Posted on 18 June 2013
The clinical advantage of a product used to promote bone growth has been questioned by research from the Centre for Reviews and Dissemination (CRD) at the University of York.
Recombinant human bone morphogenetic protein-2 (rhBMP-2) is an orthobiologic agent used to promote bone growth in spinal surgery.
In 2011, after questions were raised about the product’s safety and efficacy in the USA, Yale University brokered an unprecedented agreement with the manufacturer, Medtronic, to release all its patient-level clinical research data for unrestricted independent scrutiny. Yale then appointed two teams, CRD and the Evidence-based Practice Center at Oregon Health & Science University, to separately assess and reanalyse the company’s data.
Researchers at York conducted a full systematic review of benefits and harms. They re-analysed individual participant data from all Medtronic-sponsored randomised controlled trials (RCTs) comparing rhBMP-2 with usual practice of iliac crest bone graft (ICBG), and from one other RCT. They additionally reviewed adverse event data from 35 published observational studies.
Published in Annals of Internal Medicine, the research found that, compared with ICBG, rhBMP-2 increases the chance of successfully fusing the vertebrae, but that this does not translate into a clinically meaningful reduction in pain or improvements in function or quality of life. The small benefits in these outcomes, which are seen from six months, up to at least two years after operation, also come at the expense of more pain immediately after surgery and the possibility of an increased, albeit small, absolute risk of cancer.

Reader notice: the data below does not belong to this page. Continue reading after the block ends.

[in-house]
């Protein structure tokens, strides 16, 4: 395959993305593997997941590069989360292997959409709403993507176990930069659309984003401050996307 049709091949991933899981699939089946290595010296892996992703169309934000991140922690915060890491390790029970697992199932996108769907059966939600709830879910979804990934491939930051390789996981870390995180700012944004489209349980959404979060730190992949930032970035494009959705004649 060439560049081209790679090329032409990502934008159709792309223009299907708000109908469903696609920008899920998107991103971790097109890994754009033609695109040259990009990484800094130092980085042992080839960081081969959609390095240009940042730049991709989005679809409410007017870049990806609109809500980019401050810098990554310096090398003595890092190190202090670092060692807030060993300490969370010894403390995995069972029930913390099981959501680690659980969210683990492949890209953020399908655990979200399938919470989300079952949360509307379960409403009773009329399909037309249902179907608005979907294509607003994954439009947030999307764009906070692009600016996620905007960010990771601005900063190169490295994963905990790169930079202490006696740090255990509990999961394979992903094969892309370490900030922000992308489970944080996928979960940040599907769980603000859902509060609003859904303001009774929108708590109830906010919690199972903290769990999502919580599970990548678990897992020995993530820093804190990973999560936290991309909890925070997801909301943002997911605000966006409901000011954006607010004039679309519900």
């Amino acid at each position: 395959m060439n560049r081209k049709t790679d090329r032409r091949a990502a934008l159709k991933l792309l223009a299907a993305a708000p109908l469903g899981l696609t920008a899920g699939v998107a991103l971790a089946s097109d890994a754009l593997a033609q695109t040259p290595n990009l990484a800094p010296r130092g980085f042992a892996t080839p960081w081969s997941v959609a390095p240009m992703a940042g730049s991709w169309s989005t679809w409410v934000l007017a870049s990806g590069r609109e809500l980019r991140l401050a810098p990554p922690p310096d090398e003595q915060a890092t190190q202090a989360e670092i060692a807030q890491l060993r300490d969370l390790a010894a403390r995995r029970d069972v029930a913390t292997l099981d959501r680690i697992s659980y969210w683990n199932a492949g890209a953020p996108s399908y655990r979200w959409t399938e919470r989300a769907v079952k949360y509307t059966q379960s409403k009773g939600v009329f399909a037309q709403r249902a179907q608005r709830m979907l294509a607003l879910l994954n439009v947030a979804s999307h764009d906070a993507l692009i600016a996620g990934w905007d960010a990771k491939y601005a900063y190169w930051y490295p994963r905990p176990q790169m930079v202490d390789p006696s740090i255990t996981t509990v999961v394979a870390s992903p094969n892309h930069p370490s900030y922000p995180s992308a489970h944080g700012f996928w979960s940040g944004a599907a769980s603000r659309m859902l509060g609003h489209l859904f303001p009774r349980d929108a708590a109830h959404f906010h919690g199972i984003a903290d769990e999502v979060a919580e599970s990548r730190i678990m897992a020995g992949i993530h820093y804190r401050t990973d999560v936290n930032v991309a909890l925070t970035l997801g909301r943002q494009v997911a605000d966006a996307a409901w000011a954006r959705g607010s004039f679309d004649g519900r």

CRD Director, Professor Lesley Stewart who led the York team said “This has been a ground breaking project. As well as addressing an important clinical question, the project has set a new standard in transparency and release of trial data for independent scrutiny − a development that is in the public interest and an issue that is currently being examined by the UK Parliamentary Select Committee on clinical trials. It was also reassuring to find that working completely independently the two teams reached the same broad conclusions.”
Professor Stewart added “Clinicians should discuss these findings with their patients so that they can make informed choices about the type of surgery they would prefer.”
The CRD team's investigation of reporting of adverse events in the Medtronic sponsored trials will shortly be published in the BMJ.